HSM IP LTD
HSM IP’s Attorney Sophie Davies delivered a presentation on the implications of the new Trade Marks and Design Laws that will become effective in the Cayman Islands on 1 August 2017 at the Chamber of Commerce on 19 July 2017. Read more +
Read the Interview HERE.
The Trade Marks Law, 2016, the Design Rights Registration Law, 2016 and the Patents and Trade Marks (Amendment) Law, 2016, which were passed late 2016, will be implemented in the Cayman Islands on 1 August 2017. What is the impact Read more +
The Team from HSM IP attended INTA’s 2017 Annual Meeting in Barcelona, Spain from 21 – 24 May as Exhibitors at Stand #B11 in the Exhibition Hall. Managing Partner, Huw St. J. Moses, OBE was accompanied by Attorney, Sophie Davies, Read more +
NEW Cayman Islands Trade Marks and Designs Laws will become Effective on 1 August 2017
The Trade Marks Law, 2016, the Design Rights Registration Law, 2016 and the Patents and Trade Marks (Amendment) Law, 2016, which were passed late 2016, will be implemented in the Cayman Islands on 1 August 2017.
What is the impact of the Trade Marks Law, 2016?
The practice of re-registering UK and EU trade mark registrations to the Cayman Islands will end on 31 July 2017. As of 1 August 2017, the Cayman Islands Intellectual Property Office (CIIPO) will only accept national Cayman Islands applications, filed by a registered agent in the Cayman Islands, such as HSM IP. No power of attorney is required. Unlike applications filed under the existing law, applications filed under the new law will be examined on absolute and relative grounds and published for opposition purposes (third parties will have 60 days from the date of the publication of the application to oppose). There are no intent to use requirements on application under the new law and notably there is no procedure for the revocation of a Cayman trade mark registration on grounds of non-use. However, annual fees will continue to be payable on all Cayman trade marks.
Trade marks registered under the current law will remain in force and will be treated in the same manner as national trade mark registrations from 1 August 2017 onwards. There will be no change to the next renewal date of marks registered in Cayman prior to the implementation of the new law; marks registered under the current law will continue to fall due for renewal on the same date that the underlying UK or EU trade mark registration falls due for renewal (i.e. 10 years from the filing date of the UK/EU registration). However, future Cayman trade mark renewals will no longer be dependent on the renewal of the underlying UK or EU trade mark registration. The renewal period of marks filed under the new law will be 10 years from the date of filing.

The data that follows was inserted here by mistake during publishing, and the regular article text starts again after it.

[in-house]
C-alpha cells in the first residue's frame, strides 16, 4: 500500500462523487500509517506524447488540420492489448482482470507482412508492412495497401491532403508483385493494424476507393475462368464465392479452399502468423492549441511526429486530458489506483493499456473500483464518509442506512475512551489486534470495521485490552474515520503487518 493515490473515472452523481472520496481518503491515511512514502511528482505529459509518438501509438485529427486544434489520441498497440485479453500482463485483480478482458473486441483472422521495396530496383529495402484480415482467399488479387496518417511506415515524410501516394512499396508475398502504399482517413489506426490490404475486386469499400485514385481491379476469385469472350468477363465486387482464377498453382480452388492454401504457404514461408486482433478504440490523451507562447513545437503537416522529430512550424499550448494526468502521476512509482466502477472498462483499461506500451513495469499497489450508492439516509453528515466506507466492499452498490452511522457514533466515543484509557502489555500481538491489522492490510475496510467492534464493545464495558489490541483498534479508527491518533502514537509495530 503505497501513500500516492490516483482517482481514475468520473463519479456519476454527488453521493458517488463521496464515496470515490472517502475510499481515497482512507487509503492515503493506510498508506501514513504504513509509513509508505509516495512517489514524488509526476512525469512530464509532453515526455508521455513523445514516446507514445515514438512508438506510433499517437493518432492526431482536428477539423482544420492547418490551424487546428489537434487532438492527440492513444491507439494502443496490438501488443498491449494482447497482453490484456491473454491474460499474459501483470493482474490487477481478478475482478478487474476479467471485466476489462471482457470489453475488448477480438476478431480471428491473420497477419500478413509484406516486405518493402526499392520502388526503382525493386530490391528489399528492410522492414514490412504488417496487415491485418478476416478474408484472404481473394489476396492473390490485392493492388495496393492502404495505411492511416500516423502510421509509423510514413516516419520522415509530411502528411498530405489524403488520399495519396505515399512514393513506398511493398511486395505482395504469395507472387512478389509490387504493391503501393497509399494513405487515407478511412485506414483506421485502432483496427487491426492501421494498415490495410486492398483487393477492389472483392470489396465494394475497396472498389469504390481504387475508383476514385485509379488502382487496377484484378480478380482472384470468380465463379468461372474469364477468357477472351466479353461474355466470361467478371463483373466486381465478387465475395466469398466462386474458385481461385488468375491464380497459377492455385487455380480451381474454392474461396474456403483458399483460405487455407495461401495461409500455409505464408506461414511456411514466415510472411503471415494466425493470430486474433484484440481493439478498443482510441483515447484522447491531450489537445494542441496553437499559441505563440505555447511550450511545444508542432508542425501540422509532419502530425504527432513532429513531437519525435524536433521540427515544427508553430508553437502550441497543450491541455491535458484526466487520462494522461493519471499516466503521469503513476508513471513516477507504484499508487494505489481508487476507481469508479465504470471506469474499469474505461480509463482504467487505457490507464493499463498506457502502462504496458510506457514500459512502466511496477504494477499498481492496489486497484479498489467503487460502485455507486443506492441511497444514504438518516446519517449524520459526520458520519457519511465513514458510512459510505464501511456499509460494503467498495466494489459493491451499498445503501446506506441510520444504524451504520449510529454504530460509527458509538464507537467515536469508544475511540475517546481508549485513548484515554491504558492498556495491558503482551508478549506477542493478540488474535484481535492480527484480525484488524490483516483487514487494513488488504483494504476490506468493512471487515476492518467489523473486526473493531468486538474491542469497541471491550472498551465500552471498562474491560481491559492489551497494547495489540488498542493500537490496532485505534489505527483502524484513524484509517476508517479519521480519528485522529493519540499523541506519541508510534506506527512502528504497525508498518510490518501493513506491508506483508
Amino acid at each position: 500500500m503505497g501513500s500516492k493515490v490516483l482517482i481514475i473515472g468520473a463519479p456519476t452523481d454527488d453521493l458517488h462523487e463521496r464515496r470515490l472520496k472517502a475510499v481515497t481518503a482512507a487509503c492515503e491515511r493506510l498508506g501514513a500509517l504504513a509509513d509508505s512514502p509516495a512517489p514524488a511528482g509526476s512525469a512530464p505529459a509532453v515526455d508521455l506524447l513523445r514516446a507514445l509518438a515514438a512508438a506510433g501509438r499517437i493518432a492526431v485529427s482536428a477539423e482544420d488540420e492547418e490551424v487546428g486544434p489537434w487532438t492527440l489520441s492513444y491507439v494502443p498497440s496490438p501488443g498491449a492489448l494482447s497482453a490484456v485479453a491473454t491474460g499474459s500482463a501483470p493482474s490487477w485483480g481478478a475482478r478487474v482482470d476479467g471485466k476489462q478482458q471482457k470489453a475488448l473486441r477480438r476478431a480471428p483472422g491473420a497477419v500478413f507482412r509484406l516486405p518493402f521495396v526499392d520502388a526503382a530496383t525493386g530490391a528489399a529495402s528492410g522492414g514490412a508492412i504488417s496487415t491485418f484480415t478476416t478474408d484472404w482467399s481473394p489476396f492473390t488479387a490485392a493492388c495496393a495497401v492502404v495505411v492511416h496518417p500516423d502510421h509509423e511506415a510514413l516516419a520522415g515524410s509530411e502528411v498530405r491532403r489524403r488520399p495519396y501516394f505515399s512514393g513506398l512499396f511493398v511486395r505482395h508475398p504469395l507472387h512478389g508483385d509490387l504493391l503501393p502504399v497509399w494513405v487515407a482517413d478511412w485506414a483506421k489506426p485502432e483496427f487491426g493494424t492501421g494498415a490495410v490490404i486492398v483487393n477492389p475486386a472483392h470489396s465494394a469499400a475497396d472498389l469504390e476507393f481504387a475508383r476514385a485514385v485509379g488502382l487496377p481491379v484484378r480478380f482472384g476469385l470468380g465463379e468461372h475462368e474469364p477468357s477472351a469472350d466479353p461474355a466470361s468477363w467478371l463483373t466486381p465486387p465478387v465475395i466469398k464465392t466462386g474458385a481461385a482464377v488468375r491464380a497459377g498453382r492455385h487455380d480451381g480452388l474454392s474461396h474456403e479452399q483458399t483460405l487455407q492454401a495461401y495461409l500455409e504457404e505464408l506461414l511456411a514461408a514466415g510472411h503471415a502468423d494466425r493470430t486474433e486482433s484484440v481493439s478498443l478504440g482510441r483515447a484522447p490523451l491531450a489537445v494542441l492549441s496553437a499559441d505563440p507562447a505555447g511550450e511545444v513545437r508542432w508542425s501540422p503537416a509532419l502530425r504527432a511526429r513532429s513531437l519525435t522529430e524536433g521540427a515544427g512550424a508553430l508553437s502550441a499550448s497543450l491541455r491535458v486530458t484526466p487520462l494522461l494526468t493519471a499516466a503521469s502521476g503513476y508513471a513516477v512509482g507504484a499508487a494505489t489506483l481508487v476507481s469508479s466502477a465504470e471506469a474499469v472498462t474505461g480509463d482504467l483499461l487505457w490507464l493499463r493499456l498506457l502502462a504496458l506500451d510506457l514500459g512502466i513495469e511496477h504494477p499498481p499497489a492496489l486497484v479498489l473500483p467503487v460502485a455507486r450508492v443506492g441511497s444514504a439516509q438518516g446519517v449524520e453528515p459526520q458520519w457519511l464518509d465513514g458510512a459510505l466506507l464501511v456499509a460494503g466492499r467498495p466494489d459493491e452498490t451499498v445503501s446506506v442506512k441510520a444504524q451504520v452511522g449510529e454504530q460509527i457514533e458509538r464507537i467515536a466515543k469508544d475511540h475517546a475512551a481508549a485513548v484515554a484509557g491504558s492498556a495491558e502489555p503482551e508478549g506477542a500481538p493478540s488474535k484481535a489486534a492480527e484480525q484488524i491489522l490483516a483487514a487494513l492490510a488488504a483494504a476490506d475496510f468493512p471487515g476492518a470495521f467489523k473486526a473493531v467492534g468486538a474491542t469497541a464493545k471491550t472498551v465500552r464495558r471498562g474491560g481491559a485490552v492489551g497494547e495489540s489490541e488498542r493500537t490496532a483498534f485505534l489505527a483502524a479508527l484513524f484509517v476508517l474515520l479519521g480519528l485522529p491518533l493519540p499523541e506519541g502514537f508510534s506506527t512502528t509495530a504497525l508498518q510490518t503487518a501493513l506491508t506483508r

Proprietors of UK or EU trade registrations who want a fast track to registration in the Cayman Islands should carefully consider re-registering in the Cayman Islands before the new law comes into force. In doing so, such proprietors will avoid the possibility of an office action or third party opposition proceedings being issued and therefore minimise costs. Please contact Jennifer Cotarelo-Choice at firstname.lastname@example.org if you would like to proceed with a re-registration prior to 1 August 2017.
What is the impact of the Design Rights Registration Law, 2016?
The new law provides owners of original UK registered designs (UKRD) and registered Community designs (RCDs) with the opportunity to extend their rights to the Cayman Islands. The extension / re-registration process affords the owner with all the equivalent rights and remedies available to them in respect of that design right in the UK. The Cayman Islands does not have its own unregistered design right regime, so protection should be sought through the registration process. In order to obtain protection, applications must be made via a registered agent in the Cayman Islands, such as HSM IP. No power of attorney is required. All that is needed to proceed are the particulars of the UKRD or RCD to be re-registered, along with the applicable fee.